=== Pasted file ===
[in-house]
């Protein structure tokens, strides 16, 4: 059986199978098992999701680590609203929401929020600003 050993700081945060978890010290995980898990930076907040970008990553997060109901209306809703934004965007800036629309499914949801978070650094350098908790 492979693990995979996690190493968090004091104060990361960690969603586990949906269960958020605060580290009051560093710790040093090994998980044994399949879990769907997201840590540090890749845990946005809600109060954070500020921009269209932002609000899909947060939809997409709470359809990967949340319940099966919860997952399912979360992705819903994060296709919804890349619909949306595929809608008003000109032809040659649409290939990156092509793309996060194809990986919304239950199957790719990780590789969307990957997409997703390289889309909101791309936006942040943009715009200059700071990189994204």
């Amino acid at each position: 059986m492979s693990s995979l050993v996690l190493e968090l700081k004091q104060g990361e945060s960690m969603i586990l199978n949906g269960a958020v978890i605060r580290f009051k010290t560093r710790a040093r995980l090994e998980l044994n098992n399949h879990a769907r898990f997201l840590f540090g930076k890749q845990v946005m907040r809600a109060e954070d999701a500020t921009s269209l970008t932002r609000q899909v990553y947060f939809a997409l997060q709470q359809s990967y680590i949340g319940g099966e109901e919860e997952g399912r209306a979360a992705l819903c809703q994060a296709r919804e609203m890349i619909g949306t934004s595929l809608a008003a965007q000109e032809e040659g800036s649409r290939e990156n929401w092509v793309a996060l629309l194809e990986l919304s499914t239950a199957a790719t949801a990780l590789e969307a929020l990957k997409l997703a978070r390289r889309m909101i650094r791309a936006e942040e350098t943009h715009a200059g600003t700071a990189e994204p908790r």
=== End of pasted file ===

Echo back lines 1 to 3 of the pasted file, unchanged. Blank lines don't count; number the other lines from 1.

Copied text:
[in-house]
């Protein structure tokens, strides 16, 4: 059986199978098992999701680590609203929401929020600003 050993700081945060978890010290995980898990930076907040970008990553997060109901209306809703934004965007800036629309499914949801978070650094350098908790 492979693990995979996690190493968090004091104060990361960690969603586990949906269960958020605060580290009051560093710790040093090994998980044994399949879990769907997201840590540090890749845990946005809600109060954070500020921009269209932002609000899909947060939809997409709470359809990967949340319940099966919860997952399912979360992705819903994060296709919804890349619909949306595929809608008003000109032809040659649409290939990156092509793309996060194809990986919304239950199957790719990780590789969307990957997409997703390289889309909101791309936006942040943009715009200059700071990189994204």
């Amino acid at each position: 059986m492979s693990s995979l050993v996690l190493e968090l700081k004091q104060g990361e945060s960690m969603i586990l199978n949906g269960a958020v978890i605060r580290f009051k010290t560093r710790a040093r995980l090994e998980l044994n098992n399949h879990a769907r898990f997201l840590f540090g930076k890749q845990v946005m907040r809600a109060e954070d999701a500020t921009s269209l970008t932002r609000q899909v990553y947060f939809a997409l997060q709470q359809s990967y680590i949340g319940g099966e109901e919860e997952g399912r209306a979360a992705l819903c809703q994060a296709r919804e609203m890349i619909g949306t934004s595929l809608a008003a965007q000109e032809e040659g800036s649409r290939e990156n929401w092509v793309a996060l629309l194809e990986l919304s499914t239950a199957a790719t949801a990780l590789e969307a929020l990957k997409l997703a978070r390289r889309m909101i650094r791309a936006e942040e350098t943009h715009a200059g600003t700071a990189e994204p908790r």